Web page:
- Decent pay rate
- Good career progression
- Varied workload
- Mixture of on-site and in-office
- Working from home options
You mentioned you're a single mum. How old is your son? How does building control suit your family needs?
My son is five. Building control offers me a decent salary, interesting jobs and an excellent work-life balance.
It's the moments at this age that you miss - I would be having to leave the house before he is up and would be getting home after he's gone to bed. Or worse, him having to go to bed super late as I would have to pick him up from child care.
I would be travelling to where the work is and having to beg family or friends to come and get him ready (as breakfast clubs don't open until 7:30 am at his school and after school club ends at 6 pm) or pay for child minders to fill in the periods I wouldn't make.
Or I would have to make a choice to put my career on hold and take any job just to be able to spend these precious moments with my child.
I feel incredibly lucky that I get to take my child to school and pick him up (even if he does have to do a longer day at school in breakfast and after school clubs).
I am also extra lucky as my local authority allows me to work part-time so I work Mondays, Tuesdays and Wednesdays and every half-term and holiday I get to spend time with my boy. Although I know this won't be for much longer, it has given me something money can't buy – moments and memories.
Building control and the local authority has also chosen to invest in me and train me so when I do return to full-time work I will become a better asset to the authority and for this investment I will be forever grateful.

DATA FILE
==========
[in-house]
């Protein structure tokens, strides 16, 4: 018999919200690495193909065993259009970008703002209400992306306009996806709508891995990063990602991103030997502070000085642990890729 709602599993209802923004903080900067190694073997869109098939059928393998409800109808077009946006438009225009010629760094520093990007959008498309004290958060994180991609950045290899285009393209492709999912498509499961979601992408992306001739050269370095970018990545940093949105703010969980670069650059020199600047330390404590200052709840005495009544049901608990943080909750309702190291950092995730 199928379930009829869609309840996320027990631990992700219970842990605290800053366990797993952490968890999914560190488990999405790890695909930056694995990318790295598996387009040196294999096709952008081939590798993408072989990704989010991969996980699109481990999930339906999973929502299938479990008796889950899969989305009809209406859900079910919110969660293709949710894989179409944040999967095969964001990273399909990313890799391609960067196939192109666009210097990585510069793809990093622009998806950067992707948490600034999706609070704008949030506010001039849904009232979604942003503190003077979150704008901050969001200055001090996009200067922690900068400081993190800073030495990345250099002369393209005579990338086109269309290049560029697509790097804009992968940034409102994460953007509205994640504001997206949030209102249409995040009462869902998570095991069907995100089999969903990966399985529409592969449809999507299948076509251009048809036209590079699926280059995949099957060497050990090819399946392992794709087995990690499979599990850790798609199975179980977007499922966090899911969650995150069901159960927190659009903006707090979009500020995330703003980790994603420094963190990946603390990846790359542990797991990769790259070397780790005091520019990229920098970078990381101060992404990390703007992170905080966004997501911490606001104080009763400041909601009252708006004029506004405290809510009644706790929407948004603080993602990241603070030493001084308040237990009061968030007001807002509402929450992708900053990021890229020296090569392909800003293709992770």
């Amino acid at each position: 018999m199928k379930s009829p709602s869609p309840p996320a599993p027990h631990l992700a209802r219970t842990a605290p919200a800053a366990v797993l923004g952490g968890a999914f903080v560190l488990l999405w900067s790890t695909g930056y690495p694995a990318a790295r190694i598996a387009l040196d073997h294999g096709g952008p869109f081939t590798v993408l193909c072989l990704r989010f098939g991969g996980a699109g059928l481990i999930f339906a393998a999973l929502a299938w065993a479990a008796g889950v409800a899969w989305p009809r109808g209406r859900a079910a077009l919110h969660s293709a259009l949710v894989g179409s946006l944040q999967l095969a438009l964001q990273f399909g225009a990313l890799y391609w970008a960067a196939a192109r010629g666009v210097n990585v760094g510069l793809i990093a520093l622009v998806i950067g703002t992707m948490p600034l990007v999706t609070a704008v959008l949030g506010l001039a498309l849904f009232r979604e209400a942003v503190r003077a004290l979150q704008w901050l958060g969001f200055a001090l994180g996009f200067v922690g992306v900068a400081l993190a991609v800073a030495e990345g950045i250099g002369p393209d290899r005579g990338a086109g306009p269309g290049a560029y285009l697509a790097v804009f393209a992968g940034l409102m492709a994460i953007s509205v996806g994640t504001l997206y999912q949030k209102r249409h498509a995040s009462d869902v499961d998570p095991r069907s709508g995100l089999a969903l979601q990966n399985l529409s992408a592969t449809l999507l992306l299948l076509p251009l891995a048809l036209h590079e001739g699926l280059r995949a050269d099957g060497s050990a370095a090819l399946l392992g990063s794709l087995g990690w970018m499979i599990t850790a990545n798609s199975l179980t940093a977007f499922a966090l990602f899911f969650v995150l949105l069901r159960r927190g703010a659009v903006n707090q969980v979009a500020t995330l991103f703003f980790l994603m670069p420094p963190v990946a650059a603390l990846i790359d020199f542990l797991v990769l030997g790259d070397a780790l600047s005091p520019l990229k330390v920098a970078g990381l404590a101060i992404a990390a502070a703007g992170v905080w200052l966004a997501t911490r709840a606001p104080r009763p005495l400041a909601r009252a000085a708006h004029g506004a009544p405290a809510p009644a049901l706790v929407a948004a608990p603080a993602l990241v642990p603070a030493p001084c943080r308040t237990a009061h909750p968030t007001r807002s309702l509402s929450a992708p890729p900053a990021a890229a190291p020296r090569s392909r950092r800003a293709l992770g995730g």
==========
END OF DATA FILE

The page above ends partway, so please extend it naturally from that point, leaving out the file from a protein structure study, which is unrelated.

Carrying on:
What qualifications do you have and did you need any additional ones before starting in building control?
I have a DipArch (higher education diploma in architecture), I have just completed an MSc in Building Surveying (in my own time), I am AssocRICS qualified and had MIRPM status (Member of the Institute of Residential Property Managers).
Ideally the local authority would have liked me to be chartered CABE or RICS but they are supporting me in becoming chartered in one of these (RICS).
What's the most exciting project you've worked on and what was your role in it?
This possibly sounds crazy but I get just as excited helping a homeowner self build a small extension or utility as I get looking at larger developments.
I am very lucky that I'm based in an area that's steeped in history (with a world heritage site) and is a fast developing new town.
For me personally I like the historical projects as I find them more challenging, and I like working with the conservation teams to find innovative construction techniques that appease both the conservation team and the building regulations.
What do you enjoy most about your new role?
The team I work with. The guys I am surrounded by have supported me so much and encouraged and pushed me to really progress and they have given me a safe, flexible environment and put the opportunities in front of me to do so.
The team is full of knowledge and are just a good bunch of folks who make coming to work a pleasure.
What are your career aspirations?
Honestly I like helping people and I would love to be able to influence change at a higher level to benefit the end users.
The construction industry has so many areas that need improvement and I hope that in the future I get to make a real difference. The industry is changing and the addition of technology in building control offers exciting opportunities.
I would like to get a chance to work on and influence these.